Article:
Normal life has been paralysed in Manipur on Thursday due to 24-hour general strike called to oppose the Citizenship (Amendment) Bill. The strike will end on January 31 midnight.
The general strike was called under the banner of Manipur People Against Citizenship Amendment Bill (MANPAC), a newly formed common platform of around 72 civil society organisations operating both in the hills and valley of the state.
With the support of various communities besides the major students’ and womenfolk’s organisations in the State, the general strike was effective in greater Imphal area and other districts as supporters comprising both men and women came out to enforce the bandh in most of the roads including the inter-locality roads.
In some routes such as the one leading to airport in Imphal was blocked by the women folks of various localities by sitting over the road.
The representatives of nine political parties including state units of CPI,CPI(M), RSP, Forward block, NCP,AAP, BSP, JD(S)and PRJA also took out a protest rally in Imphal during the strike to support the general strike.
Otherwise the roads in the greater Imphal area wore a desolate look since early morning after transport services including inter-district and inter–state services were suspended for the day while the business and market places remained closed for the day.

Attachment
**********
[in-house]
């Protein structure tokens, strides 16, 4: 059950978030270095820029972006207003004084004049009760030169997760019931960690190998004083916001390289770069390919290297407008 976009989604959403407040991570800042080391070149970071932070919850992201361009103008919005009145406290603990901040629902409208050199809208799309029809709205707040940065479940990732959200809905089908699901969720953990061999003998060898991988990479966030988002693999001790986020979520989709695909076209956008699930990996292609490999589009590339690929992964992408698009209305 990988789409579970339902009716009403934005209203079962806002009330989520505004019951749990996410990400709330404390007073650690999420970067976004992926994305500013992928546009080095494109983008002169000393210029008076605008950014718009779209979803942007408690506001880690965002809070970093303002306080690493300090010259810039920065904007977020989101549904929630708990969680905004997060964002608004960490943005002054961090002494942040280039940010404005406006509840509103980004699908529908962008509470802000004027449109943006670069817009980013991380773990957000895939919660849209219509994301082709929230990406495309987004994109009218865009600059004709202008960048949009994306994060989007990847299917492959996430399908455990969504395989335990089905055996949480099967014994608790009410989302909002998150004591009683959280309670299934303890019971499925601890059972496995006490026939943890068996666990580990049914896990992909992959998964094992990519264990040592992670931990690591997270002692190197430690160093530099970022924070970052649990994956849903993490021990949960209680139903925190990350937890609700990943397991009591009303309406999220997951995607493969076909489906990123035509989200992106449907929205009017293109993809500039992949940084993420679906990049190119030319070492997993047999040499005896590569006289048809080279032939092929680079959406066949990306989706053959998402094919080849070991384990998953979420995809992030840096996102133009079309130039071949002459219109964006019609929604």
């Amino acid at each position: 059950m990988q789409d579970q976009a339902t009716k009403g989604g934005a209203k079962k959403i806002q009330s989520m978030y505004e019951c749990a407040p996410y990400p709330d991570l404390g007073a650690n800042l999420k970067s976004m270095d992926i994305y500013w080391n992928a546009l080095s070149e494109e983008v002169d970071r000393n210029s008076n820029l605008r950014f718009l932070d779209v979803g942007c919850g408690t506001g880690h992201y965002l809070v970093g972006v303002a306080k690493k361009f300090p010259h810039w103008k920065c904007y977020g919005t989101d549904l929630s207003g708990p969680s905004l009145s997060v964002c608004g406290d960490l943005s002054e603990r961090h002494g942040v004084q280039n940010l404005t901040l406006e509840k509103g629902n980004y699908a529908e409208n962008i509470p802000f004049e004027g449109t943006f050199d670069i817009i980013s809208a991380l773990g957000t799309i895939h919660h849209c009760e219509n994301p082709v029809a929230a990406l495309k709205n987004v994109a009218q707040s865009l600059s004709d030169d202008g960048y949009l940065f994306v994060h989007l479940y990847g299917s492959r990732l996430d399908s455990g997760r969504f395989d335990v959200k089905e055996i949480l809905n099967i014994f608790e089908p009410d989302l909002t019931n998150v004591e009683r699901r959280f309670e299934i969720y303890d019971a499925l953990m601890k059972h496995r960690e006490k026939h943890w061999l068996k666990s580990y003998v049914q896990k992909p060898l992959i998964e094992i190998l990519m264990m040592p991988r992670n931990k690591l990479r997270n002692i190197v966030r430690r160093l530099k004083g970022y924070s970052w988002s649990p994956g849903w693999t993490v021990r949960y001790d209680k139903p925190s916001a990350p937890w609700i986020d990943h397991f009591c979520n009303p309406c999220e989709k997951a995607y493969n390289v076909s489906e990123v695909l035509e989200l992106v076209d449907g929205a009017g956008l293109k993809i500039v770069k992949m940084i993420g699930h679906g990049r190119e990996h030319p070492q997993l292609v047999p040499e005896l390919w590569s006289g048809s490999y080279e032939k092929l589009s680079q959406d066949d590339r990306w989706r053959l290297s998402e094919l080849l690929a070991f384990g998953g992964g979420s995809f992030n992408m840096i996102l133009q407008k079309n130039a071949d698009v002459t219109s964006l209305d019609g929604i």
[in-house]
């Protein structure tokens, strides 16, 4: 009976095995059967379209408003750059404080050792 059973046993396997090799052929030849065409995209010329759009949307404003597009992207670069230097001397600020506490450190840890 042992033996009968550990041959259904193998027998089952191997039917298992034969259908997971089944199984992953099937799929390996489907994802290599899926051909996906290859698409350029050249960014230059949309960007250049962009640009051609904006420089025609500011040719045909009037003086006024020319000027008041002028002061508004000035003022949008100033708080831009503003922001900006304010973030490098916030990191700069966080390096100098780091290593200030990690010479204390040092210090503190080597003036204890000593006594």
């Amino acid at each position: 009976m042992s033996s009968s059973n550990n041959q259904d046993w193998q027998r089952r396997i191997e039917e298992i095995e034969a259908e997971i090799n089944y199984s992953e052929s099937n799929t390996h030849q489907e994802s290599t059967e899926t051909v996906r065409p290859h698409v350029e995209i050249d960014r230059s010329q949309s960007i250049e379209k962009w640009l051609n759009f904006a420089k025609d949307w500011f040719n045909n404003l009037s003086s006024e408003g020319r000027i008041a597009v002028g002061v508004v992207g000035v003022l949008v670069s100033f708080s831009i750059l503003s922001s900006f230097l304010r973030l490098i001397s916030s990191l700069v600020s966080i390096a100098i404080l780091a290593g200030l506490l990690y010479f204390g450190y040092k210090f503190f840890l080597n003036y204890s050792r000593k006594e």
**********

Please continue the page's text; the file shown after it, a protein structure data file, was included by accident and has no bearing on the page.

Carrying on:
Most of the government and private offices, besides educational institutions, shops and business establishments, also remained closed during the general strike. Though the strike could not affect the functioning of the Imphal International Airport, the passengers coming out of the airport faced a hardship due to unavailability of the cab services and other transport services.
Over and above the enforcement of the strike, most of the localities in greater Imphal area also staged sit-in demonstration against the proposed amendment to Citizenship Bill.
The Bill which was passed in Lok Sabha on January 8 but pending in Rajya Sabha, would pave the way for citizenship to migrants from six religious minority communities including Parsis, Jains, Buddhists, Christians, Sikhs and Hindus who fled to India to escape religious persecution in Afghanistan, Pakistan and Bangladesh.